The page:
5 Moisturizers to Use After Retinol to Prevent Dry Skin
We don’t typically recommend trying any skin-care product without doing your research first, and this is especially true with retinol. The powerful ingredient offers numerous skin benefits (it can help treat acne, prevent and minimize signs of aging and even out skin tone and texture), but when used incorrectly, it can also cause irritation and dryness. This is why using a nourishing moisturizer after a retinol product is key. To find out what to look for in a post-retinol moisturizer, we asked Dr. Caren Campbell, a San Francisco-based board-certified dermatologist for her best tips.
How to Use Retinol
To prevent and minimize adverse effects, it’s important to ease into retinol and choose a formula with a low percentage of the ingredient to start, a process called retinizing the skin. “I always encourage patients to go ‘low and slow’ with retinol,” says Dr. Campbell. “This means using a pea-sized amount one to two nights per week and then upping the frequency every two to four weeks as tolerated.”
Why Applying a Moisturizer Is a Must Post-Retinol
Even if you go “low and slow,” retinol can be drying, especially as your skin gets used to it. “Moisturize on top of the retinol to help with the dryness, especially around the mouth, which is where many patients experience the most significant irritation and dryness,” says Dr. Campbell.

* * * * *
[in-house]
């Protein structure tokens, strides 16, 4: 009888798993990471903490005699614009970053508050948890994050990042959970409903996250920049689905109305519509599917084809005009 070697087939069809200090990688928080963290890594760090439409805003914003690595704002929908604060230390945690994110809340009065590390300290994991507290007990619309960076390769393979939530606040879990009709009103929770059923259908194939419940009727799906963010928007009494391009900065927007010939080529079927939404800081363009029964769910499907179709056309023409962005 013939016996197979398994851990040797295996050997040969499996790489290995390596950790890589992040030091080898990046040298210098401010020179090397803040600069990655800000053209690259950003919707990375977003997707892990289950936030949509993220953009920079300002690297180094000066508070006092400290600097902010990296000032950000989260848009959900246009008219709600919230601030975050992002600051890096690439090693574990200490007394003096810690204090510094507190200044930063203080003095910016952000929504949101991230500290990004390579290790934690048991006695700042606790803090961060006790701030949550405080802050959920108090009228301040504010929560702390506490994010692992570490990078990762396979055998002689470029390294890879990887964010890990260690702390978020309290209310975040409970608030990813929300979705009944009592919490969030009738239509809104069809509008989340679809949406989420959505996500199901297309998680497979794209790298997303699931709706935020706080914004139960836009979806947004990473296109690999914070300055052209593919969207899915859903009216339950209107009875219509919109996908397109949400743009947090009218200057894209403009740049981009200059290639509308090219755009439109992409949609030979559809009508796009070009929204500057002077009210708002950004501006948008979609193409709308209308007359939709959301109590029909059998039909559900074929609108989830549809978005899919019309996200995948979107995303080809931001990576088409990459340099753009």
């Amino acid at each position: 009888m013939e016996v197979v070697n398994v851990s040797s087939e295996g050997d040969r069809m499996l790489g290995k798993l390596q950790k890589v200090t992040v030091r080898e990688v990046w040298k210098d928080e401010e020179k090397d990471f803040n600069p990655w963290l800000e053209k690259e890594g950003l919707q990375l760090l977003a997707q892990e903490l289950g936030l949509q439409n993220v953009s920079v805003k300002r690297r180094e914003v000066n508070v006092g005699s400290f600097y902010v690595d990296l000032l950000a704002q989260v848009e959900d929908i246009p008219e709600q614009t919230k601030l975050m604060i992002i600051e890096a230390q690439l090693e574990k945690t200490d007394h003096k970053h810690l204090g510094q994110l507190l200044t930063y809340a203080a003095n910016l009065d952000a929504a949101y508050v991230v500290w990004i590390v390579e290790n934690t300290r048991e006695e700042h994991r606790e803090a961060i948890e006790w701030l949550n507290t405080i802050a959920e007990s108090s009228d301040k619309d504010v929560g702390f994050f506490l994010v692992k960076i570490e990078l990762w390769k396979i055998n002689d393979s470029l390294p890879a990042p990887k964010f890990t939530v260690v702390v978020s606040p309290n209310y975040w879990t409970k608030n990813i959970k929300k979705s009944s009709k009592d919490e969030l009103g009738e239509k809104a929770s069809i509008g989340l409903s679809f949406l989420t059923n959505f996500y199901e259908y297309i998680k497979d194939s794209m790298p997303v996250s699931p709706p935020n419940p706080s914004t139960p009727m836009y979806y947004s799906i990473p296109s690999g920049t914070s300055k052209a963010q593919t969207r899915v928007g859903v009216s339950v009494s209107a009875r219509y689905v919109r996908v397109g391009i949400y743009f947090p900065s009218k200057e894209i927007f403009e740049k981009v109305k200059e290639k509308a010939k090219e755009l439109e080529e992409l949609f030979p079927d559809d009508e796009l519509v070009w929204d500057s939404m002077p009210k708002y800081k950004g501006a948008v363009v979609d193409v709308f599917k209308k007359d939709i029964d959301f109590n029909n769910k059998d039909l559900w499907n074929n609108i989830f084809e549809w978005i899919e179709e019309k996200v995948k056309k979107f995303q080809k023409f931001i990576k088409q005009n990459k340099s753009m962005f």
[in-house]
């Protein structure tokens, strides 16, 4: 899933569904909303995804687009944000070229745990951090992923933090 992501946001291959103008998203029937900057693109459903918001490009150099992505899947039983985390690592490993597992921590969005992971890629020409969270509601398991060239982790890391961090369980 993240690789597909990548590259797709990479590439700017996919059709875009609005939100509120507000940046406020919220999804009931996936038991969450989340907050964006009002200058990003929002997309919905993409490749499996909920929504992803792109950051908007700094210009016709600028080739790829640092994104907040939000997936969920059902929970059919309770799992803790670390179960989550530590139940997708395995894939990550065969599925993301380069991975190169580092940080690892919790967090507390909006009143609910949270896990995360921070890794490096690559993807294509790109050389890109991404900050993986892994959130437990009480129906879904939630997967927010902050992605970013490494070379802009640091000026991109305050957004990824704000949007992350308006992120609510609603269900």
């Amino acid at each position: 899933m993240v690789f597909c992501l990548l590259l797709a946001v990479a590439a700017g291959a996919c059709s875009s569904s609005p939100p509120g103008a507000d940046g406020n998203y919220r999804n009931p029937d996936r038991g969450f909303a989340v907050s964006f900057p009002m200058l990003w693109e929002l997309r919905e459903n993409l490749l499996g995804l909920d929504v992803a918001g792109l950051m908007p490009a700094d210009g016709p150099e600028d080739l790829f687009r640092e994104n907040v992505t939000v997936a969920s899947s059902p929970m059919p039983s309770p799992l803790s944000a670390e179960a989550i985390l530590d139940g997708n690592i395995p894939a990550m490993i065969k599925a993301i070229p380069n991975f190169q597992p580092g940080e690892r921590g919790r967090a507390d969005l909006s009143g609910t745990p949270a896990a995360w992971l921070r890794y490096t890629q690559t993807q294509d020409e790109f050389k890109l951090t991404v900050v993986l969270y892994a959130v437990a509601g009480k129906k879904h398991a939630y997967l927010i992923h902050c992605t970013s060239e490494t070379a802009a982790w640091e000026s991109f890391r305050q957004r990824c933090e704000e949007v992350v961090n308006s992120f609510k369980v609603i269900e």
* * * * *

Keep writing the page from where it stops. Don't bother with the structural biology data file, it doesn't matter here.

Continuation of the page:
What to Look for in a Post-Retinol Moisturizer
Dr. Campbell recommends looking for hydrating and skin-strengthening formulas with ingredients like hyaluronic acid, niacinamide, peptides and ceramides in your moisturizer. Hyaluronic acid is the ultimate hydrator, she says, while products with ceramides help restore the skin barrier and lock in moisture.
She also suggests using a formula that’s fragrance-free (to prevent further irritation) and non-comedogenic (to avoid clogging pores).
Moisturizers to Use After Retinol
With Dr. Campbell’s recommendations in mind, we’ve rounded up some of our favorite moisturizing formulas to apply after retinol.
One formula that checks all of Dr. Campbell’s boxes above is the CeraVe PM Facial Moisturizing Lotion. It contains ceramides, hyaluronic acid and niacinamide, and it is fragrance-free and non-comedogenic.
With a high concentration of niacinamide, Dr. Campbell says that this emulsion “helps calm inflammation and fade red and brown spots,” in addition to providing hydration.
For a hydrating treatment, follow retinol with an overnight mask like this one from Klairs, with vitamin E, a proven antioxidant, along with niacinamide and hyaluronic acid.
This night cream is fragrance-free and allergy-tested for sensitive skin. Formulated with thermal water, shea butter and an antioxidant complex, it works to soothe, comfort and moisturize skin.
If you prefer layering your retinol with a hydrating serum instead of a moisturizer, try this one from Dr. Campbell’s skin-care line, CCMD. It contains fractionated hyaluronic acid (i.e., smaller molecules that can penetrate the skin deeply) and peptides.
Photo: Chaunte Vaughn